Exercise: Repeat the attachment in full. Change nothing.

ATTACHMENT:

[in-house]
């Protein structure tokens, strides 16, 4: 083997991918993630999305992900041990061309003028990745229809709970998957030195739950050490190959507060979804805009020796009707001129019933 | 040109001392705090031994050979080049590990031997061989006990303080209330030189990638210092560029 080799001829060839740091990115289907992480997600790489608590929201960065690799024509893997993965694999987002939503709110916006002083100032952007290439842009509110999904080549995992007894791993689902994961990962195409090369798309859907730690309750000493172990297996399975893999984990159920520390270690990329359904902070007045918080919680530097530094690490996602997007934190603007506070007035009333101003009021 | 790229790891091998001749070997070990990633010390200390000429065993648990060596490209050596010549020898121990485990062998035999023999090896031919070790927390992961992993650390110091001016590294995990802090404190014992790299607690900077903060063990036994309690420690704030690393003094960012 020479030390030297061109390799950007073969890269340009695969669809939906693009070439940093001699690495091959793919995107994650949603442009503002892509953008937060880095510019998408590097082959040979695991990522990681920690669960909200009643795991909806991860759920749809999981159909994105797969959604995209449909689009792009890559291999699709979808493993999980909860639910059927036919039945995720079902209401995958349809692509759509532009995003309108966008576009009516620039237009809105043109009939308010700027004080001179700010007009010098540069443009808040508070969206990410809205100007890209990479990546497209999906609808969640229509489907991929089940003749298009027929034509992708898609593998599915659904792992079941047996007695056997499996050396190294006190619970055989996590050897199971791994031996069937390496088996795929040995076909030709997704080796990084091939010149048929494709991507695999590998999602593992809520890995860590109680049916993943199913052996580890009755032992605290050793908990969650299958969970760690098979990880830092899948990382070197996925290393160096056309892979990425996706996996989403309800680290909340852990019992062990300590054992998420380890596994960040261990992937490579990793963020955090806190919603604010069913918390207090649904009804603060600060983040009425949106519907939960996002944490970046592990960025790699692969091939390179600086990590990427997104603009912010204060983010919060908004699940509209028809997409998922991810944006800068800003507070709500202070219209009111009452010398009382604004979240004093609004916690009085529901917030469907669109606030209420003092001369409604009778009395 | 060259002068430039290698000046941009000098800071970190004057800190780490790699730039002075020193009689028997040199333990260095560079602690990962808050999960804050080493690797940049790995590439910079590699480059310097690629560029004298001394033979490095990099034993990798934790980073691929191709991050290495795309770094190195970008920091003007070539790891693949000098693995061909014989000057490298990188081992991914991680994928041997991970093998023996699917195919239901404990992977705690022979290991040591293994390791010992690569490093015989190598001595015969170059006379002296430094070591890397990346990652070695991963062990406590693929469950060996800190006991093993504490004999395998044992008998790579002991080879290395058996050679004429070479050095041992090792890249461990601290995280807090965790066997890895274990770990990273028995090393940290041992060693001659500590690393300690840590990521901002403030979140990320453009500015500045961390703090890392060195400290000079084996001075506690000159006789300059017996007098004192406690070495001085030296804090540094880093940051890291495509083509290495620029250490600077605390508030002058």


[in-house]
């Protein structure tokens, strides 16, 4: 083997991918993630999305992900041990061309003028990745229809709970998957030195739950050490190959507060979804805009020796009707001129019933 | 040109001392705090031994050979080049590990031997061989006990303080209330030189990638210092560029 080799001829060839740091990115289907992480997600790489608590929201960065690799024509893997993965694999987002939503709110916006002083100032952007290439842009509110999904080549995992007894791993689902994961990962195409090369798309859907730690309750000493172990297996399975893999984990159920520390270690990329359904902070007045918080919680530097530094690490996602997007934190603007506070007035009333101003009021 | 790229790891091998001749070997070990990633010390200390000429065993648990060596490209050596010549020898121990485990062998035999023999090896031919070790927390992961992993650390110091001016590294995990802090404190014992790299607690900077903060063990036994309690420690704030690393003094960012 020479030390030297061109390799950007073969890269340009695969669809939906693009070439940093001699690495091959793919995107994650949603442009503002892509953008937060880095510019998408590097082959040979695991990522990681920690669960909200009643795991909806991860759920749809999981159909994105797969959604995209449909689009792009890559291999699709979808493993999980909860639910059927036919039945995720079902209401995958349809692509759509532009995003309108966008576009009516620039237009809105043109009939308010700027004080001179700010007009010098540069443009808040508070969206990410809205100007890209990479990546497209999906609808969640229509489907991929089940003749298009027929034509992708898609593998599915659904792992079941047996007695056997499996050396190294006190619970055989996590050897199971791994031996069937390496088996795929040995076909030709997704080796990084091939010149048929494709991507695999590998999602593992809520890995860590109680049916993943199913052996580890009755032992605290050793908990969650299958969970760690098979990880830092899948990382070197996925290393160096056309892979990425996706996996989403309800680290909340852990019992062990300590054992998420380890596994960040261990992937490579990793963020955090806190919603604010069913918390207090649904009804603060600060983040009425949106519907939960996002944490970046592990960025790699692969091939390179600086990590990427997104603009912010204060983010919060908004699940509209028809997409998922991810944006800068800003507070709500202070219209009111009452010398009382604004979240004093609004916690009085529901917030469907669109606030209420003092001369409604009778009395 | 060259002068430039290698000046941009000098800071970190004057800190780490790699730039002075020193009689028997040199333990260095560079602690990962808050999960804050080493690797940049790995590439910079590699480059310097690629560029004298001394033979490095990099034993990798934790980073691929191709991050290495795309770094190195970008920091003007070539790891693949000098693995061909014989000057490298990188081992991914991680994928041997991970093998023996699917195919239901404990992977705690022979290991040591293994390791010992690569490093015989190598001595015969170059006379002296430094070591890397990346990652070695991963062990406590693929469950060996800190006991093993504490004999395998044992008998790579002991080879290395058996050679004429070479050095041992090792890249461990601290995280807090965790066997890895274990770990990273028995090393940290041992060693001659500590690393300690840590990521901002403030979140990320453009500015500045961390703090890392060195400290000079084996001075506690000159006789300059017996007098004192406690070495001085030296804090540094880093940051890291495509083509290495620029250490600077605390508030002058």